Preserving the breathtaking views from a 60-acre farmstead along Mill Road just outside the Village of East Aurora and turning it into a scenic overlook has been a $640,000 dream for a long time – a very expensive one that had a long way to go, just six months ago.
But with the announcement of two substantial challenge gifts totaling $150,000, there is a huge boost in confidence among the Friends of Mill Road, the Western New York Land Conservancy and the Town of Aurora that enough money will be raised to buy the land from the two families that own it and preserve the 60 acres to create a scenic overlook for public access and place a conservation easement on the property.
Scott Bieler, president of West Herr Automotive Group, and Kathy Lasher, co-chairwoman of the citizens group, are contributing $100,000. Gerhard Neumaier, chairman of Ecology & Environment Inc., and his wife, Ellen, are committing $50,000 toward the effort.
“This is one of the most unique and important properties for preservation in all of Western New York,” Bieler said. “Our investment now will hopefully encourage others to join us in leaving this legacy for our children and grandchildren.”
The gifts by the two couples bring the total raised to $416,000. Another $150,000 from the community that is being sought – to match the challenge gifts – would provide enough money for the town to purchase the land. In all, $640,000 is needed for the entire effort, which includes the cost of building the overlook and placing a conservation easement on the land so that it is protected from any development in perpetuity.
The deadline for raising the remaining funds is the end of December. The Mill Road landowners – the Closs and Sievenpiper families – agreed late last year to extend their purchase contract with the Town of Aurora by one year, to Dec. 31, 2013. That deadline is critical because the project’s supporters worry the land would otherwise be eyed by developers to build homes along it, unless enough money can be raised to purchase it and then preserve the spot.
The property, known among locals for its tremendous views during all four seasons, is along Mill between Sweet and Blakely roads. It offers a 180-degree panoramic view to the west. On a clear day, downtown Buffalo is visible. There’s also a Knox Farm State Park connection since ridges seen in the distance lead to the park, while the Mill Road land, in turn, can be viewed from the park.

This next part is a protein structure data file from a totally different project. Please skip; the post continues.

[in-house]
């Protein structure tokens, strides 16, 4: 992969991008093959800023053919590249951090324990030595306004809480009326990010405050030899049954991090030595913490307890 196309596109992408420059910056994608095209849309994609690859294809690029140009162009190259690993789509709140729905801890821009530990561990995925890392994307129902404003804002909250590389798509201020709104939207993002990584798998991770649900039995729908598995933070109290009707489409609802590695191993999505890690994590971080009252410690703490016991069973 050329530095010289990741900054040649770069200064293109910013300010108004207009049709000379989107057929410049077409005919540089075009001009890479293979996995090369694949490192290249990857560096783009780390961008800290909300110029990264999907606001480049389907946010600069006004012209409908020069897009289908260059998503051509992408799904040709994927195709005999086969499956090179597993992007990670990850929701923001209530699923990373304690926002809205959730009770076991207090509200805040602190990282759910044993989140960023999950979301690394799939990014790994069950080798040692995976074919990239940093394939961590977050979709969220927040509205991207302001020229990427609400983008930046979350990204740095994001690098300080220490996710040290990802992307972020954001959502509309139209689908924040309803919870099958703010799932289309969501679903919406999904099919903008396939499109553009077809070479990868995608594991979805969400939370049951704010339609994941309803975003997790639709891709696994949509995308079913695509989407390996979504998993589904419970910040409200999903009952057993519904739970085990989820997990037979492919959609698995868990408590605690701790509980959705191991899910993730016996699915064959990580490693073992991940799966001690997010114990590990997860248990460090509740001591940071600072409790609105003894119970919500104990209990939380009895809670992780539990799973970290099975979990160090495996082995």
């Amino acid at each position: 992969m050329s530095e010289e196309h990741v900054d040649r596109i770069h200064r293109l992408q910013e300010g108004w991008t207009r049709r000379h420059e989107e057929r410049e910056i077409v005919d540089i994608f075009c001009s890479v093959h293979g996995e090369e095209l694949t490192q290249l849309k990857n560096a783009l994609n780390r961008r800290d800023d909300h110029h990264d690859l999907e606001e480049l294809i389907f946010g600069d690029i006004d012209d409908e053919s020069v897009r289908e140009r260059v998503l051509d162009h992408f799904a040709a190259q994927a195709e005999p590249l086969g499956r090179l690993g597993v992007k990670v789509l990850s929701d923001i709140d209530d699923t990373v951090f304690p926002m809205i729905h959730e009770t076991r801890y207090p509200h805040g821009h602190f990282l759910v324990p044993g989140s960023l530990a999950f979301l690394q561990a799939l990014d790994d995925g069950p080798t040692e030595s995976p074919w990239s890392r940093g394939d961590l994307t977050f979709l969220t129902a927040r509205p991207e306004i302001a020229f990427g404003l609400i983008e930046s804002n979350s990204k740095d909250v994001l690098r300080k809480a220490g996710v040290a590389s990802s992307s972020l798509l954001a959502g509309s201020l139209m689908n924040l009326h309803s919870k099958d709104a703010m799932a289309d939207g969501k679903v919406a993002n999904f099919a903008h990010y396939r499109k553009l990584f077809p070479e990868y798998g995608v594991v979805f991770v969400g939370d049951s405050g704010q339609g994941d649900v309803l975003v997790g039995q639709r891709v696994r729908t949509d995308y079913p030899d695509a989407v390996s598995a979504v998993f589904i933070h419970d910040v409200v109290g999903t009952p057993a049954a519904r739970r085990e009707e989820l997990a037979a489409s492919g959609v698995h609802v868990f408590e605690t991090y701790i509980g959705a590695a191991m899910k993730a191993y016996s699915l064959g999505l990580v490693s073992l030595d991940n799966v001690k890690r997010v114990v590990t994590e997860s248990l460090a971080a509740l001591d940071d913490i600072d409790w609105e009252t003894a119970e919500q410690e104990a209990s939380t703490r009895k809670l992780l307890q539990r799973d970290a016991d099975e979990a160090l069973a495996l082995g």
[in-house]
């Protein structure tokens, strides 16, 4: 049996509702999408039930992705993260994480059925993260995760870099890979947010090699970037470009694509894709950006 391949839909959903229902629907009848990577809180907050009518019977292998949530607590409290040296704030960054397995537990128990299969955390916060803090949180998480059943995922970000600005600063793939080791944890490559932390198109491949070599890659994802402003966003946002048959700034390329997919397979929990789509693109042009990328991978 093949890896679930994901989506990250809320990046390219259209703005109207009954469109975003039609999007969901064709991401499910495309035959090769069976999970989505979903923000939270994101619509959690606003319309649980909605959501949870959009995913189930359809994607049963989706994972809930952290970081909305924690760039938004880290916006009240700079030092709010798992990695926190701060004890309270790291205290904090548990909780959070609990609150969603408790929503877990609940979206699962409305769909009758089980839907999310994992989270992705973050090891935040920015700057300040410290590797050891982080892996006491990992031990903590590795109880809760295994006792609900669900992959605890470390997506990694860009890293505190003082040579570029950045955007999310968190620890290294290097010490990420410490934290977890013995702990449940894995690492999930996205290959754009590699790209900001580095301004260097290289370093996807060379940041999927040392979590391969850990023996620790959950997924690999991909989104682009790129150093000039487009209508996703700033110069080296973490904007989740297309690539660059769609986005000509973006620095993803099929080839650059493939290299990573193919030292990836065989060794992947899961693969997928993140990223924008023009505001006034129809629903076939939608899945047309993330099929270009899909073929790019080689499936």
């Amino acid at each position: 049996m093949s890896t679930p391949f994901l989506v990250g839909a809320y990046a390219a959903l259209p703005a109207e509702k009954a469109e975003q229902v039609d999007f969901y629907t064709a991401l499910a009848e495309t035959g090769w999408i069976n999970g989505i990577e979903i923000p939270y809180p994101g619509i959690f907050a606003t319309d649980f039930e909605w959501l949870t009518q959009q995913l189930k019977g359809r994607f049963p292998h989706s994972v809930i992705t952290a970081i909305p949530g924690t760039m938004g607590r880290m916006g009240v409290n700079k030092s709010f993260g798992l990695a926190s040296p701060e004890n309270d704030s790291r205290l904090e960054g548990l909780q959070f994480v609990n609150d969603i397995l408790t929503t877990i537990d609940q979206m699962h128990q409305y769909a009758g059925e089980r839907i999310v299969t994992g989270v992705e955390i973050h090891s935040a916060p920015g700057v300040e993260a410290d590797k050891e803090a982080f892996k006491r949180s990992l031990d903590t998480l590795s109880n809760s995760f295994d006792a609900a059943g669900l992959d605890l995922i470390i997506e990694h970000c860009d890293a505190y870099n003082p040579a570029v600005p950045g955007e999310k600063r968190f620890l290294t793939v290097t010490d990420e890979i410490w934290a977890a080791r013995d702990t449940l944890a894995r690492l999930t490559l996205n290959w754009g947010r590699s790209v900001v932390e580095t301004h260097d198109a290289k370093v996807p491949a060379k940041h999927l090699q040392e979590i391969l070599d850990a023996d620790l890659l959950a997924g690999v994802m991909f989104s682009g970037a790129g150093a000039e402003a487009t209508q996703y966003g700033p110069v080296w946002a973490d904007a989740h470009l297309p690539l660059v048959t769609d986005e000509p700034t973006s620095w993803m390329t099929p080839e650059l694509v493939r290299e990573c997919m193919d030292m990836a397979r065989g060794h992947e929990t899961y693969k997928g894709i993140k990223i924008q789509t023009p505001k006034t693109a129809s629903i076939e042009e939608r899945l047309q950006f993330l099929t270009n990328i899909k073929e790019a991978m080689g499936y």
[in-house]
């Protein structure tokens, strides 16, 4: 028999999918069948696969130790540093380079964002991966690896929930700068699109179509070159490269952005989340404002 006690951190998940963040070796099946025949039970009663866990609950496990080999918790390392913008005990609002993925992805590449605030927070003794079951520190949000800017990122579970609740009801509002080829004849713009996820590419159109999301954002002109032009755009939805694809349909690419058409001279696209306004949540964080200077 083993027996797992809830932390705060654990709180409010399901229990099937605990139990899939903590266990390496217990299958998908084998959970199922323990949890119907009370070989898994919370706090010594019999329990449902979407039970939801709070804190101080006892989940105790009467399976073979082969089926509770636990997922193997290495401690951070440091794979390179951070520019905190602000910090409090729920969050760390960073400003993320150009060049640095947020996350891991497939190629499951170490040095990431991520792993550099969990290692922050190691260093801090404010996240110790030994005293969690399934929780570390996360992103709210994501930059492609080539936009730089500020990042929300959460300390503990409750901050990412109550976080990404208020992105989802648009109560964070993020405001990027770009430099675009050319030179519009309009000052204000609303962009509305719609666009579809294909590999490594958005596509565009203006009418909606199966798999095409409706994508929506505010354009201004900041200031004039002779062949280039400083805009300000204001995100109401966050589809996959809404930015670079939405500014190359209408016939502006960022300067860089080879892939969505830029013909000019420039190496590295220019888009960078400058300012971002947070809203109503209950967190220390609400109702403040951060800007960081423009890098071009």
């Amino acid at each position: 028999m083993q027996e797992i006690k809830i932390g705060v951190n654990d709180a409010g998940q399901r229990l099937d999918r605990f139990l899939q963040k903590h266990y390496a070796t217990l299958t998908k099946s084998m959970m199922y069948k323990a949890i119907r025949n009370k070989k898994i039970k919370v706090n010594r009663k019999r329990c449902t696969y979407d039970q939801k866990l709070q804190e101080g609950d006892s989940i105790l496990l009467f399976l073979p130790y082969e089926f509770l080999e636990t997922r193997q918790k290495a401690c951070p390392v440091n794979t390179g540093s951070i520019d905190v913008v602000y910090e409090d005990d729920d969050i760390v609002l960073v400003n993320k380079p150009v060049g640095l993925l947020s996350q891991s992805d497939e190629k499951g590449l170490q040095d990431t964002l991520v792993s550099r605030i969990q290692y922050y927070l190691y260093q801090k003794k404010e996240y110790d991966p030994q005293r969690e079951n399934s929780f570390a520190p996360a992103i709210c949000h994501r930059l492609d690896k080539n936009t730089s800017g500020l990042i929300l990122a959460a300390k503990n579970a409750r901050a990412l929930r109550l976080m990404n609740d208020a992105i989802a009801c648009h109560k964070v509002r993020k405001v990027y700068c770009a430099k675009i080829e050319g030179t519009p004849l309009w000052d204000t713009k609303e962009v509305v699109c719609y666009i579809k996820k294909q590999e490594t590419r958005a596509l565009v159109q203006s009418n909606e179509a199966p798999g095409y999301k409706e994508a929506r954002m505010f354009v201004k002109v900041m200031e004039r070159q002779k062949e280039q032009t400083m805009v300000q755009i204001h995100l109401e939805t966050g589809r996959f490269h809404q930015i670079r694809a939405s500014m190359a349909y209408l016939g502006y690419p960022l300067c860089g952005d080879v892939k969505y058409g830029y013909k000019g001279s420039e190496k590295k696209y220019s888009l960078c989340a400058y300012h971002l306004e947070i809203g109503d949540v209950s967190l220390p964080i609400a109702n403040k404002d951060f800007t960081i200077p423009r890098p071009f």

Gerhard Neumaier, who lives on Mill Road, lauded the effort to preserve the property. “Everybody likes the idea of having open space,” he said in an interview Wednesday night. “Scenic land has great value, and doing this is kind of like having some foresight for our children, grandchildren and great-grandchildren. It’s a great piece of property, and it has great significance in it.”
His wife, also an avid lover of parks and the outdoors, said it is important to preserve it for the next generation. “A challenge gift gives people more of an opportunity to feel they ‘own’ it,” said Ellen Neumaier, a Friends of Mill Road steering committee member. “We really want the community to think about it.”
Lasher said she believes the economic benefits reaped from the project make the case for preservation a compelling one. “We know that the quality-of-life benefits provided by this project will make our community a more attractive destination for homeowners, business and visitors,” she said.
“It’s a great spot that Scott and I have both driven by thousands of times, and it always captures our attention, and is a reason to take your foot off the gas pedal,” Lasher said. “It’s an inspiring place. It’s one of those things that if it were gone, it would be missed. Scott and I are in a position to do something and leave a legacy to help keep it rural and open.”
A formal announcement is to be made this morning at the overlook site about the $150,000 in challenge gifts to help propel the capital campaign toward its goal. To make a contribution that will be matched dollar for dollar by the challenge gifts, visit www.friendsofmillroad.org or contact Nancy Smith, a co-chairwoman of the citizens group and executive director of the Western New York Land Conservancy, at 432-1777, or Kathy Lasher at 861-5498.